23 April 2007

a Monday Sunday story (9)

He called a little child and had him stand among them. And he said: "I tell you the truth, unless you change and become like little children, you will never enter the kingdom of heaven. Therefore, whoever humbles himself like this child is the greatest in the kingdom of heaven."
Matthew 18:2-4

Last night, a sweet friend of mine called to ask if I was watching Extreme Makeover: Home Edition. Which I wasn't...until she told me to turn it on because the family they were featuring lived in Lawton, Oklahoma. I didn't see much more than the big reveal, but I did see that the father was a soldier who had lost the use of his legs. Addi also noticed him in a wheelchair. As I took her to bed, she mentioned the daddy in the wheelchair and I told her that he couldn't walk because he got hurt. She, without hesitation, said, "Well, Jesus can make him better."

Her simple words made my heart ache. Not because I doubted them, but because her first thought when she saw someone with a physical handicap was to look to Jesus. How often do I try to "deal" with things by myself? How often do I not even think to pray until I'm stressed out? And, how often do I look at things with my "worldly" eyes? My precious Addison Grace reminded me of the faith I am called to have.

I was hoping in watching some of the show, we would get a glimpse of what Lawton looks like today, almost 3 1/2 years after we lived there. We spent our first married years together in Lawton as Bryan was stationed at Fort Sill. Our first child was born at Reynolds Army Community Hospital on post. I became a wife, a cook, a housekeeper, a gardener, a homeowner, an FRG meeting attender, a Coffee Group member, a Commissary shopper, an "expert" on Field Artillery, a mother, and, for a while, a single mother in that Army town. And all that without the luxury of a Target.

We lived on the North East side of town in a modest 3 bedroom, 2 bathroom brick home on a corner lot. Before we moved, we painted every room (at least once), "re-landscaped" the yards, and had new flooring put in throughout the house (which, actually wasn't really by choice...another story...one of those "what-can-go-wrong-when-your-husband-deploys-will" stories). We celebrated some holidays and birthdays, but no wedding anniversaries in that house...another all too common occurrence for military spouses. I spent endless hours pacing the floors with a crying infant. I spent endless hours trying to get a sleepy, underweight infant to nurse. I spent endless hours dreaming of the day I would greet my husband again. Bryan spent endless hours playing with Zoe in our large backyard and across the street at the creek. All at that house. Our first home.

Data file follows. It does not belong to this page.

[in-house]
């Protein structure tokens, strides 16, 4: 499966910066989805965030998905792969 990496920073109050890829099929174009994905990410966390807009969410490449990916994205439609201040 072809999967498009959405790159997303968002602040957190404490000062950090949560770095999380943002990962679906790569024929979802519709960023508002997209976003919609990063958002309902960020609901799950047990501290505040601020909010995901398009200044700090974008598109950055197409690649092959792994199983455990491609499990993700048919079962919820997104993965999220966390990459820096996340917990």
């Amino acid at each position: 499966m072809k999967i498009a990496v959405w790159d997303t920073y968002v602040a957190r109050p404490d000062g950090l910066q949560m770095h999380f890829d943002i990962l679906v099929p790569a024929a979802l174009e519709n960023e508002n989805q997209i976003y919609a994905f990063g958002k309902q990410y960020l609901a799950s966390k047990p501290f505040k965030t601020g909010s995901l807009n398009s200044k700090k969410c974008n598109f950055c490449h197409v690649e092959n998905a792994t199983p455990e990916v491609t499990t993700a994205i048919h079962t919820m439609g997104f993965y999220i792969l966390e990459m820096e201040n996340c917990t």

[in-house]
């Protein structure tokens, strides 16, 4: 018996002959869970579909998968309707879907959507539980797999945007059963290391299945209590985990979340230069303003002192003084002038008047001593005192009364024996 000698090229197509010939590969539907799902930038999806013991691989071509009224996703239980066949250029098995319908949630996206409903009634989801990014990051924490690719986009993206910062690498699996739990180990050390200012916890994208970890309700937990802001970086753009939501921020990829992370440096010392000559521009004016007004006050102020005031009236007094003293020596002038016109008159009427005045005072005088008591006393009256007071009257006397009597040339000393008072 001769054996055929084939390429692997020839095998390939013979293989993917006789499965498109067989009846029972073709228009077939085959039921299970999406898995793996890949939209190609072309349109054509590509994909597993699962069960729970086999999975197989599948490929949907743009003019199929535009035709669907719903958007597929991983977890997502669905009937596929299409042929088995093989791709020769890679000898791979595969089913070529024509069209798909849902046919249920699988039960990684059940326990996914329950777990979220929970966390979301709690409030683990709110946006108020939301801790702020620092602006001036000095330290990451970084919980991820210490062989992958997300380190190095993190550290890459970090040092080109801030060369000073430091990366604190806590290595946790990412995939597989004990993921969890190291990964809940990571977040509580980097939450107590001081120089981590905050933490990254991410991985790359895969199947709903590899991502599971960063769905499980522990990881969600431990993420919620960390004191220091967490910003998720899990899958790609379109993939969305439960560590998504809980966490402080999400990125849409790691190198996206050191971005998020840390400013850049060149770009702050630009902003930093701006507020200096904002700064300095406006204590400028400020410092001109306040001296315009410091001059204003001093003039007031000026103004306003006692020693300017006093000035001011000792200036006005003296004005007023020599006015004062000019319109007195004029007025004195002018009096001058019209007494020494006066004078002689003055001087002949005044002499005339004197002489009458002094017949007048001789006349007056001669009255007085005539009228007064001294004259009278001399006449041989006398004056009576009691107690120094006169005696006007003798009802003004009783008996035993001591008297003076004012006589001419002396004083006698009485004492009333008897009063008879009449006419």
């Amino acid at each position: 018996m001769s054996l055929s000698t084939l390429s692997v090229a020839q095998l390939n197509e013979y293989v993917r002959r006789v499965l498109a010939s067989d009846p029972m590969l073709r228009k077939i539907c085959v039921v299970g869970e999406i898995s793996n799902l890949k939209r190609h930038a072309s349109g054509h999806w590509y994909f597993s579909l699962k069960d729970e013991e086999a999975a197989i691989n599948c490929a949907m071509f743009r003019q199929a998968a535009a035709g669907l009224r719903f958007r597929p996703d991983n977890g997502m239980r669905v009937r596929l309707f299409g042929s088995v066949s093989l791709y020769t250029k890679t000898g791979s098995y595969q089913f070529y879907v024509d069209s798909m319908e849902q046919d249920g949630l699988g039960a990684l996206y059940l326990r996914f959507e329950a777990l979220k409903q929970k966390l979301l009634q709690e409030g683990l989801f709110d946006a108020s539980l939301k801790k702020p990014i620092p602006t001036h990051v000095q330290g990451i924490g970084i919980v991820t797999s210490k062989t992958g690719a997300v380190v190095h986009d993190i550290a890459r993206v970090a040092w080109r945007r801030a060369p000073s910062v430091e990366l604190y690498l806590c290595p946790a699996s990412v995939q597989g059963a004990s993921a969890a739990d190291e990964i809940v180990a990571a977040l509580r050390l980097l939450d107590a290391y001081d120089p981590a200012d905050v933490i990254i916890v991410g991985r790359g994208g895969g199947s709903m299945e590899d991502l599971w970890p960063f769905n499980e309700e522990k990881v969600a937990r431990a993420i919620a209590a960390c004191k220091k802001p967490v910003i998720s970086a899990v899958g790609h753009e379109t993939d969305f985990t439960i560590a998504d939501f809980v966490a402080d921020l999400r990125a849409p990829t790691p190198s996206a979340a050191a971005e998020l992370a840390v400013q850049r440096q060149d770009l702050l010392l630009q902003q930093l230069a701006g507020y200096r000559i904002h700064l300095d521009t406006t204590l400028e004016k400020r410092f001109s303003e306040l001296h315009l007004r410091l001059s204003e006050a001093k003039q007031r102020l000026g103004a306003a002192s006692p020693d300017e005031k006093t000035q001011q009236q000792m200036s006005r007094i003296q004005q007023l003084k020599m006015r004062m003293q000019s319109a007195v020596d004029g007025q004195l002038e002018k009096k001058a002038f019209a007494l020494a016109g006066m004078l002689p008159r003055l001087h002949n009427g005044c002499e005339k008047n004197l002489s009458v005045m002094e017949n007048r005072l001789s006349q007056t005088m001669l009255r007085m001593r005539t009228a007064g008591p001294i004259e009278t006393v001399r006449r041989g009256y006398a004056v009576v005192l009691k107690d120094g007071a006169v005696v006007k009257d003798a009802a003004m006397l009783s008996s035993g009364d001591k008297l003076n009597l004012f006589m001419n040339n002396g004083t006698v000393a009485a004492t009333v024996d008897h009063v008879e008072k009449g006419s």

I wasn't ready to leave when it came time. Our house sold fairly quickly and I think I cried every night until we closed because no one would love that house like I did. Then I cried every other night after we moved here because I wanted to go back to that house I loved so. Or, at least to a neighborhood that looked familiar to me. I missed the brick houses, the big lots, the single stories, the fenced-in backyards, and the "assumed" double-car garages.

We've lived in 2 houses since that one and I no longer long to move back. (Even for Patrick!) I've finally adjusted to Raleigh and will probably be just as sad when it is time to leave. I have a feeling I won't be the only one shedding some tears when that time comes.